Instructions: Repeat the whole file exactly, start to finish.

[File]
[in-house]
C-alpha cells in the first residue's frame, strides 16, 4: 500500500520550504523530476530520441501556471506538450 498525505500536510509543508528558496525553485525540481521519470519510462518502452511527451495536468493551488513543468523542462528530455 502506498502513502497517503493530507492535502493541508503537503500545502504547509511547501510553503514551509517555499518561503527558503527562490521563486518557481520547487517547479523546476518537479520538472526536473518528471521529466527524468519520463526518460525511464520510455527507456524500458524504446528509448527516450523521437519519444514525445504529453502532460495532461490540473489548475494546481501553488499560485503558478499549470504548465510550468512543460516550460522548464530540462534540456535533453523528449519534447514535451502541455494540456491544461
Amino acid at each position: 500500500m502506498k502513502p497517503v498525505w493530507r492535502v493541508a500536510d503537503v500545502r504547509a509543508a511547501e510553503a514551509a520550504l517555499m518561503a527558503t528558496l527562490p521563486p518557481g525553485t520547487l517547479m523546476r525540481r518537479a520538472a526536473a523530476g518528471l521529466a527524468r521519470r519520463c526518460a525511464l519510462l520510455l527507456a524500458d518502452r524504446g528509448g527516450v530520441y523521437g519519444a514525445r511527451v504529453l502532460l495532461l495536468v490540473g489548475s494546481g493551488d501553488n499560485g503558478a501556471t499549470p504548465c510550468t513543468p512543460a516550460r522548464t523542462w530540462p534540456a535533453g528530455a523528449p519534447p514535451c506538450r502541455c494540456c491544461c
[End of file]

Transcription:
[in-house]
C-alpha cells in the first residue's frame, strides 16, 4: 500500500520550504523530476530520441501556471506538450 498525505500536510509543508528558496525553485525540481521519470519510462518502452511527451495536468493551488513543468523542462528530455 502506498502513502497517503493530507492535502493541508503537503500545502504547509511547501510553503514551509517555499518561503527558503527562490521563486518557481520547487517547479523546476518537479520538472526536473518528471521529466527524468519520463526518460525511464520510455527507456524500458524504446528509448527516450523521437519519444514525445504529453502532460495532461490540473489548475494546481501553488499560485503558478499549470504548465510550468512543460516550460522548464530540462534540456535533453523528449519534447514535451502541455494540456491544461
Amino acid at each position: 500500500m502506498k502513502p497517503v498525505w493530507r492535502v493541508a500536510d503537503v500545502r504547509a509543508a511547501e510553503a514551509a520550504l517555499m518561503a527558503t528558496l527562490p521563486p518557481g525553485t520547487l517547479m523546476r525540481r518537479a520538472a526536473a523530476g518528471l521529466a527524468r521519470r519520463c526518460a525511464l519510462l520510455l527507456a524500458d518502452r524504446g528509448g527516450v530520441y523521437g519519444a514525445r511527451v504529453l502532460l495532461l495536468v490540473g489548475s494546481g493551488d501553488n499560485g503558478a501556471t499549470p504548465c510550468t513543468p512543460a516550460r522548464t523542462w530540462p534540456a535533453g528530455a523528449p519534447p514535451c506538450r502541455c494540456c491544461c